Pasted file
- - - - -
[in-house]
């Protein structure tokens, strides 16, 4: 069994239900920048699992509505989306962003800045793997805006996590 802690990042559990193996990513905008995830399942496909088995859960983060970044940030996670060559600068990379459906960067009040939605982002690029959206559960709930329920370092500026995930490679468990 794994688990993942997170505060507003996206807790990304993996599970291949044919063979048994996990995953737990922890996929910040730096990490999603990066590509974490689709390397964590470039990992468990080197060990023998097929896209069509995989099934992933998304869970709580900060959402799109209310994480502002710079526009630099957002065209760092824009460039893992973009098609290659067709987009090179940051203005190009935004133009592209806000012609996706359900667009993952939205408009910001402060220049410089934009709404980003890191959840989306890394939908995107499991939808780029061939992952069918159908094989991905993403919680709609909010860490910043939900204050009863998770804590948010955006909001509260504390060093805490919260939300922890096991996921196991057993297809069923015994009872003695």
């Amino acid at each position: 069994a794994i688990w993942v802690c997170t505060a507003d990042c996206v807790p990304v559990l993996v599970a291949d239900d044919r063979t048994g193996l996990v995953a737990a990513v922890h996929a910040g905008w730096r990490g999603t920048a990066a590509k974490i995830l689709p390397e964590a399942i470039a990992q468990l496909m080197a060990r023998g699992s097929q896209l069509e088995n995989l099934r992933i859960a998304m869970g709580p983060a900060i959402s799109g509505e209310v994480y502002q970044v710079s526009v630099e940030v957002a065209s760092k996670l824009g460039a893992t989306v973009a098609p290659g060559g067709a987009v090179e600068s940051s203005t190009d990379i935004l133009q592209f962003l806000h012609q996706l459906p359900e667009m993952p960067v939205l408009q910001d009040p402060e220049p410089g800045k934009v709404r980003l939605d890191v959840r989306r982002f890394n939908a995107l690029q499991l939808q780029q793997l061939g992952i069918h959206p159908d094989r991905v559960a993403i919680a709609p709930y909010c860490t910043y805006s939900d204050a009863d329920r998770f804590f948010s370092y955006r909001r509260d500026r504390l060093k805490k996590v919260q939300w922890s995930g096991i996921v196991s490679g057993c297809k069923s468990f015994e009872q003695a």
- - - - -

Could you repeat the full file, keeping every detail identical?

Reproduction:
[in-house]
């Protein structure tokens, strides 16, 4: 069994239900920048699992509505989306962003800045793997805006996590 802690990042559990193996990513905008995830399942496909088995859960983060970044940030996670060559600068990379459906960067009040939605982002690029959206559960709930329920370092500026995930490679468990 794994688990993942997170505060507003996206807790990304993996599970291949044919063979048994996990995953737990922890996929910040730096990490999603990066590509974490689709390397964590470039990992468990080197060990023998097929896209069509995989099934992933998304869970709580900060959402799109209310994480502002710079526009630099957002065209760092824009460039893992973009098609290659067709987009090179940051203005190009935004133009592209806000012609996706359900667009993952939205408009910001402060220049410089934009709404980003890191959840989306890394939908995107499991939808780029061939992952069918159908094989991905993403919680709609909010860490910043939900204050009863998770804590948010955006909001509260504390060093805490919260939300922890096991996921196991057993297809069923015994009872003695």
């Amino acid at each position: 069994a794994i688990w993942v802690c997170t505060a507003d990042c996206v807790p990304v559990l993996v599970a291949d239900d044919r063979t048994g193996l996990v995953a737990a990513v922890h996929a910040g905008w730096r990490g999603t920048a990066a590509k974490i995830l689709p390397e964590a399942i470039a990992q468990l496909m080197a060990r023998g699992s097929q896209l069509e088995n995989l099934r992933i859960a998304m869970g709580p983060a900060i959402s799109g509505e209310v994480y502002q970044v710079s526009v630099e940030v957002a065209s760092k996670l824009g460039a893992t989306v973009a098609p290659g060559g067709a987009v090179e600068s940051s203005t190009d990379i935004l133009q592209f962003l806000h012609q996706l459906p359900e667009m993952p960067v939205l408009q910001d009040p402060e220049p410089g800045k934009v709404r980003l939605d890191v959840r989306r982002f890394n939908a995107l690029q499991l939808q780029q793997l061939g992952i069918h959206p159908d094989r991905v559960a993403i919680a709609p709930y909010c860490t910043y805006s939900d204050a009863d329920r998770f804590f948010s370092y955006r909001r509260d500026r504390l060093k805490k996590v919260q939300w922890s995930g096991i996921v196991s490679g057993c297809k069923s468990f015994e009872q003695a």